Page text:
Monday, October 17, 2005

Melancholy Monday: Don't Waste Your Resources on all the Wrong People

I have wasted hours and hours trying to persuade people that their impressions of me are the result of a misunderstanding. I particularly labored at transforming peoples' negative views of me while I was in graduate school. Other students considered me "moralistic" "cutthroat" "too ambitious" or "too straight laced." If ever I caught wind of these indictments of my character, I would be deflated and visibly shaken. I would often single out the source of a particular rumor about me and ask them to reconsider. In the process of trying to disabuse them of what I thought was a false view, I would show him or her how much I was impacted and affected by it. Anyone with a vicious streak, or just a highly developed self-interested streak, would suddently have the secret formula for derailing me, for taking the life out of me.

I foolishly thought I could change their opinions of me if they just got to know me better. I took a sick pleasure in this portrait of myself--the kind-hearted, self-sacrificing soul who is consistently misunderstood.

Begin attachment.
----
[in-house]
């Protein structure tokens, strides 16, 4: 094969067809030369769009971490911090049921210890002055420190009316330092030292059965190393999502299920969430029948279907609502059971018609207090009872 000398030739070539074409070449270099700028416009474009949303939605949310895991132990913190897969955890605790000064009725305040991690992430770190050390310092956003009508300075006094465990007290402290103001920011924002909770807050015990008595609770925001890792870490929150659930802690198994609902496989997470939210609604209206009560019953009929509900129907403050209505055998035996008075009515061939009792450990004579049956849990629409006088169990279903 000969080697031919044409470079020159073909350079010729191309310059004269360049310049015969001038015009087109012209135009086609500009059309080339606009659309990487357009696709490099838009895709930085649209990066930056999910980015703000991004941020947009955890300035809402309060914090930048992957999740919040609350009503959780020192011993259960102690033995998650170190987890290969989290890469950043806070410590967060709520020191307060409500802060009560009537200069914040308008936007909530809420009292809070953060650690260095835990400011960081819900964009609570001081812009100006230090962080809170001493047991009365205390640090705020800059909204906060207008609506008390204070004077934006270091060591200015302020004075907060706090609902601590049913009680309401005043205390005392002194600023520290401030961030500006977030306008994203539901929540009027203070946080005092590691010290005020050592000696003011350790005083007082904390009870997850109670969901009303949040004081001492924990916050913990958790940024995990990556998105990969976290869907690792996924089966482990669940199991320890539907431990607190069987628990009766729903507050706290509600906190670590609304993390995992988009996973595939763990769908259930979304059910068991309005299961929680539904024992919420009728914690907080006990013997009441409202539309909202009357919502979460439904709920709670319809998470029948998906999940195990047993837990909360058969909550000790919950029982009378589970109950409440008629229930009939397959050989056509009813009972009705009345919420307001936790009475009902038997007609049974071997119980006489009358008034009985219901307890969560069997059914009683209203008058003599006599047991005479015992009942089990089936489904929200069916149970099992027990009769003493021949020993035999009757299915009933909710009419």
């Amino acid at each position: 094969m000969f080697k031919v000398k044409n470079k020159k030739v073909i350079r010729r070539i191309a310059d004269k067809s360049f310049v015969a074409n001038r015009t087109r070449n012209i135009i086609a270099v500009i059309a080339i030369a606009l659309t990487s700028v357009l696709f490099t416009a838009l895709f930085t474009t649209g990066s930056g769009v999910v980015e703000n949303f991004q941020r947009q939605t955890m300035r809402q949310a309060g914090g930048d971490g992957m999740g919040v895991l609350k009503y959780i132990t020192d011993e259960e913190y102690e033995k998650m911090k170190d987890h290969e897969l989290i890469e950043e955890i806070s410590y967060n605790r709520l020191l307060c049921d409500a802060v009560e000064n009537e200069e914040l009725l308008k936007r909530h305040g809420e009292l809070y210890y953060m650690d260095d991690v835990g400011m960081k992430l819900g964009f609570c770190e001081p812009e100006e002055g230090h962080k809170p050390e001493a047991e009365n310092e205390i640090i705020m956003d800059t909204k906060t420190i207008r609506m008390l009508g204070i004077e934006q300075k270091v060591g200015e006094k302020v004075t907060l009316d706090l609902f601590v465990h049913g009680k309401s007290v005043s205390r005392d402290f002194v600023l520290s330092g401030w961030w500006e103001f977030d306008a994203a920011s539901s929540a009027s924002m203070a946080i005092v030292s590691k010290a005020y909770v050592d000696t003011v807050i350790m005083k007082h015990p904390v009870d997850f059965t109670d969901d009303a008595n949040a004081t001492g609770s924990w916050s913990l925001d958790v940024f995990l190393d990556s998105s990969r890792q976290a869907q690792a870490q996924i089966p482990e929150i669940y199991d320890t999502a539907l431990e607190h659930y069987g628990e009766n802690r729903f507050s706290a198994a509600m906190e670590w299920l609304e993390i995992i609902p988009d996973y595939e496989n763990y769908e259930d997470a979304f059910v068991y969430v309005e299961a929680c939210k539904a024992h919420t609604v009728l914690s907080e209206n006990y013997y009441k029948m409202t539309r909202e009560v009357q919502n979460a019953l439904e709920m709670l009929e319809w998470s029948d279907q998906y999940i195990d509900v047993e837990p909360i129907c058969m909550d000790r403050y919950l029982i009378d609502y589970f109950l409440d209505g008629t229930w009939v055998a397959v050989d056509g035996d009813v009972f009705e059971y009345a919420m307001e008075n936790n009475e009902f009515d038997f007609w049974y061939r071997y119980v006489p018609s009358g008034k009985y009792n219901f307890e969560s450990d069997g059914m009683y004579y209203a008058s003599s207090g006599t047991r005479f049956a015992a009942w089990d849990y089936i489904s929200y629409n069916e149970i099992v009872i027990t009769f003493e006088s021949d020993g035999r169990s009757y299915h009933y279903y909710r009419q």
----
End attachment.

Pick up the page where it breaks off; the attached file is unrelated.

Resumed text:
"People just don't see my kind heart."

"My German-American and Danish stock has trained me to be stoic, too uneasy showing warmth and affection."

"This witholding of obvious signs of warmth wrongly communicates to others that I am cold hearted," I consoled myself.

When I was in graduate school I discovered the film, Philadelphia Story. I identified so thoroughly with Tracy Lord (Katherine Hepburn's character). C.K. Dexter Haven (her ex-husband and "true love") tells her that she is like an ice queen. She is incapable of accepting human weakness and fraility, claims Haven. Boy, that was me.

My discomfort with physical affection and overly cognitive style is a means of self-protection. I had to develop this style to cope with a chaotic and tumultuous family. Perhaps, I thought, this mask is what leads people to misperceive me.

I wasted hours and hours analyzing this. The fact is that we accumulate a lot of enemies in our life, even when we try to be a kind-hearted and compassionate soul. Sometimes people resent us because we are trying to help them. Or, they resent us because we don't give enough, once we have given some indication that we can give to others. Others hate us because we too at ease with the world, too optimistic, too conscientious, too _________ (you fill in the blank).

The melancholy realization is that it's not that these rumor-spreading-others have misunderstood us, they simply reject us. You cannot make everyone love you. If you spend your life doing so, you have no life. You also waste your resources on all the wrong people.